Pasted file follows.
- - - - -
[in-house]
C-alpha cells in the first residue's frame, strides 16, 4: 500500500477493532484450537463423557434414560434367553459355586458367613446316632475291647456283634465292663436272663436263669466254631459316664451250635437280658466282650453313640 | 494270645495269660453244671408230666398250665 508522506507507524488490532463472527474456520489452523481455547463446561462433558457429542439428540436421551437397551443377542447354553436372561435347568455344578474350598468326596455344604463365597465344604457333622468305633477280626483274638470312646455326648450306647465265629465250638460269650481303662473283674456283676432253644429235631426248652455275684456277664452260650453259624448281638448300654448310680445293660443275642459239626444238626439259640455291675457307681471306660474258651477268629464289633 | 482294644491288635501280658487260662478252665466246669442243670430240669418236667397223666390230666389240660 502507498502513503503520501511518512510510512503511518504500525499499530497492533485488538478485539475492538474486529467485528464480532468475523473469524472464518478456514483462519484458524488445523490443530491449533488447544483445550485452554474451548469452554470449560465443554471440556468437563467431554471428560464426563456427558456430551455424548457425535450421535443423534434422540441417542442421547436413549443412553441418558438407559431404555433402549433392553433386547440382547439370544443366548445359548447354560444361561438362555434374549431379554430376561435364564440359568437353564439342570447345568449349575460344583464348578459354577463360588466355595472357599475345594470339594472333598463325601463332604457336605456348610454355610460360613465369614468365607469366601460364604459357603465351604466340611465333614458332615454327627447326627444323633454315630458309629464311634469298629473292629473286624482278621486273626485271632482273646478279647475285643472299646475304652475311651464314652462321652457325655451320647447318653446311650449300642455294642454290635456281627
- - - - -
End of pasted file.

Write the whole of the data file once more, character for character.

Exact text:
[in-house]
C-alpha cells in the first residue's frame, strides 16, 4: 500500500477493532484450537463423557434414560434367553459355586458367613446316632475291647456283634465292663436272663436263669466254631459316664451250635437280658466282650453313640 | 494270645495269660453244671408230666398250665 508522506507507524488490532463472527474456520489452523481455547463446561462433558457429542439428540436421551437397551443377542447354553436372561435347568455344578474350598468326596455344604463365597465344604457333622468305633477280626483274638470312646455326648450306647465265629465250638460269650481303662473283674456283676432253644429235631426248652455275684456277664452260650453259624448281638448300654448310680445293660443275642459239626444238626439259640455291675457307681471306660474258651477268629464289633 | 482294644491288635501280658487260662478252665466246669442243670430240669418236667397223666390230666389240660 502507498502513503503520501511518512510510512503511518504500525499499530497492533485488538478485539475492538474486529467485528464480532468475523473469524472464518478456514483462519484458524488445523490443530491449533488447544483445550485452554474451548469452554470449560465443554471440556468437563467431554471428560464426563456427558456430551455424548457425535450421535443423534434422540441417542442421547436413549443412553441418558438407559431404555433402549433392553433386547440382547439370544443366548445359548447354560444361561438362555434374549431379554430376561435364564440359568437353564439342570447345568449349575460344583464348578459354577463360588466355595472357599475345594470339594472333598463325601463332604457336605456348610454355610460360613465369614468365607469366601460364604459357603465351604466340611465333614458332615454327627447326627444323633454315630458309629464311634469298629473292629473286624482278621486273626485271632482273646478279647475285643472299646475304652475311651464314652462321652457325655451320647447318653446311650449300642455294642454290635456281627